Report Card Development

nutrition school lunch kidsAbout the Report Card

As part of our mission to reduce childhood obesity and chronic disease in Canada, POWER UP! developed a Report Card on Healthy Food Environments and Nutrition for Children and Youth.

Modeling upon the success of the ParticipACTION Physical Activity Report Card (formerly produced by Active Healthy Kids Canada), POWER UP! has compiled the best available scientific knowledge, policies and advocacy strategies around food environments and nutrition for Alberta.

The purpose of the Report Card is to serve as a valuable tool and resource for policymakers, practitioners and the public to begin to understand the impact of food environments and nutrition on children and youth. It is our belief that the Report Card can be used to support effective programs and enhanced policy creation and implementation and to tell us where we are succeeding and where we require improvements.

On January 5, 2016, the first Report Card was released. [View media release here]

Over time, we hope to improve and expand the assessment across Canada to produce a national report.


This year’s Report Card used the conceptual framework developed by Brennan and colleagues1 as an overall guide. This framework depicts how policies and environments can interact and shape health-related behaviours and body weights of children. The framework suggests that there are four micro-environments (physical, communication, economic and social) that have policies embedded within each. To understand the infrastructure that supports policies and actions, within micro-environments, the political macro-environment was also examined.2, 3

conceptual frame with descriptors.fw
*Click image to enlarge

An Expert Working Group assigned grades to each indicator within the environments using the best available scientific knowledge and data on policies, programs and actions in Alberta. The grading scheme follows a series of four key decision steps:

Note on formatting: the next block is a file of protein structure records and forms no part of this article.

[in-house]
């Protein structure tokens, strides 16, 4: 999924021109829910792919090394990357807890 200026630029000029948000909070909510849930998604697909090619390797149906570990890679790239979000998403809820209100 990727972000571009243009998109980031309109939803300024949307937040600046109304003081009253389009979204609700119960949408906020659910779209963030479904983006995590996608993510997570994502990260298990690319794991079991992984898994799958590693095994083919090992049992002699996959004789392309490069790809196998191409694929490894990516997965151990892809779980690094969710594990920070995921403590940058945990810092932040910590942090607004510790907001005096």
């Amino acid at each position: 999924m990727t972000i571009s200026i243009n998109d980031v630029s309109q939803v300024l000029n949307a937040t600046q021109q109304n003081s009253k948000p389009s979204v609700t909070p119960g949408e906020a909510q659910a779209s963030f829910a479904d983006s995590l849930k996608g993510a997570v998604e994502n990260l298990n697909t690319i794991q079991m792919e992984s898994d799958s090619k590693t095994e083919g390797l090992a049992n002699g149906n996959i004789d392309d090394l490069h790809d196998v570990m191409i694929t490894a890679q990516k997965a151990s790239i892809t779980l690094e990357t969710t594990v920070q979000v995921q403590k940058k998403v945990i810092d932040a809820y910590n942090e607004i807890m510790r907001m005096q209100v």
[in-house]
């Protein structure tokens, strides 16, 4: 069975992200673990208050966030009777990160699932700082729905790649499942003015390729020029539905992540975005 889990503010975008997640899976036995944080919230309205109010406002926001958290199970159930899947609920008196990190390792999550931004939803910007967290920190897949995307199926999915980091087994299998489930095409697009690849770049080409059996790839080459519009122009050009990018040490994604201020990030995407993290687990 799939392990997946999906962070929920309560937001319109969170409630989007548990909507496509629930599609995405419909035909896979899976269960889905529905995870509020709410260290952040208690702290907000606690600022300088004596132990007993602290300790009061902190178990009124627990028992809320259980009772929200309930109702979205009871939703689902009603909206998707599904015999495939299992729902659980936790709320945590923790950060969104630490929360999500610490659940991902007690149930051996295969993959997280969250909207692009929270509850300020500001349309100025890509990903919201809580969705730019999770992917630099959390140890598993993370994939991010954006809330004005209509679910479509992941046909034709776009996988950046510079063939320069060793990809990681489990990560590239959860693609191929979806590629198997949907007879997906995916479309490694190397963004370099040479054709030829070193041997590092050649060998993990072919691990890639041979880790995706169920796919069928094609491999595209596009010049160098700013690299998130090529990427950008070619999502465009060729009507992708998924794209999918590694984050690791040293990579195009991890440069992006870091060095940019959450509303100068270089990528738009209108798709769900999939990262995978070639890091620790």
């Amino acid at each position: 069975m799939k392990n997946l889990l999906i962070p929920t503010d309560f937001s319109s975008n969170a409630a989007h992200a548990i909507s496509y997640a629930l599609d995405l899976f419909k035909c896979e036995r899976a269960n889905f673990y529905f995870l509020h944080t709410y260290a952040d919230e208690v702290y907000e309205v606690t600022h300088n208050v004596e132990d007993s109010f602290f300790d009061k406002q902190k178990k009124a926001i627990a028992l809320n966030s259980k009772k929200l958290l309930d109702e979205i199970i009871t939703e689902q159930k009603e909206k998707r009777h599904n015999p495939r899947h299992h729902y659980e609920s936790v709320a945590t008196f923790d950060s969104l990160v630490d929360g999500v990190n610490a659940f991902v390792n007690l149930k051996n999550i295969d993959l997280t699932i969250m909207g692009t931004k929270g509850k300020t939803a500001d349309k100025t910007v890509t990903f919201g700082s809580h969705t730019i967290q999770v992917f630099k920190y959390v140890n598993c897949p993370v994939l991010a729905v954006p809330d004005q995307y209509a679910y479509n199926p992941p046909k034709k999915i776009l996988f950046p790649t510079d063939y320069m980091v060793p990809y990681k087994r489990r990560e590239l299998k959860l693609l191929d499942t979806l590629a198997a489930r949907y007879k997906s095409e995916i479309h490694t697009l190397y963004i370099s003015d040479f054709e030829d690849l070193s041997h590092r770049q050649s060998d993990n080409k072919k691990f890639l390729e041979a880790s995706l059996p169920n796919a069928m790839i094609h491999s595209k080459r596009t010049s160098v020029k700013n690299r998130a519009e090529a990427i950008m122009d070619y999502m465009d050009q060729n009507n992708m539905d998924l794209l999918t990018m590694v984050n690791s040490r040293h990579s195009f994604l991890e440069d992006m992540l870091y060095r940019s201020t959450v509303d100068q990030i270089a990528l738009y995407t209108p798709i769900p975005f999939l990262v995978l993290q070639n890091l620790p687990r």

i. Has the benchmark been met?
ii. Are supports in place?
iii. Is monitoring in place?; and
iv. Are high risk groups (e.g. aboriginal, minority and low socioeconomically disadvantaged groups) addressed?

Grading System Flow-chart:


Figure 2: Grading system flow-chart2

Although a “+” grade is appended to indicate a high-risk population is addressed, a “-” can be assigned based upon judgment by the Expert Working Group in cases for example, when supports and/or monitoring systems existed but were discontinued in recent years.

You can learn more about our methodology in the framework and grading scheme sections of the 2015 Report Card.

1. Brennan L, Castro S, Brownson RC, Claus J, Orleans CT. Accelerating evidence reviews and broadening evidence standards to identify effective, promising, and emerging policy and environmental strategies for prevention of childhood obesity. Annu Rev Public Health. 2011;32:199-223.
2. Olstad DL, Raine KD, Nykiforuk CI. Development of a Report Card on Healthy Food Environments and Nutrition for Children in Canada. Prev Med. 2014;69:287-295.
3. Swinburn B, Vandevijvere S, Kraak V, et al. Monitoring and benchmarking government policies and actions to improve the healthiness of food environments: a proposed Government Healthy Food Environment Policy Index. Obesity reviews : an official journal of the International Association for the Study of Obesity. Oct 2013;14 Suppl 1:24-37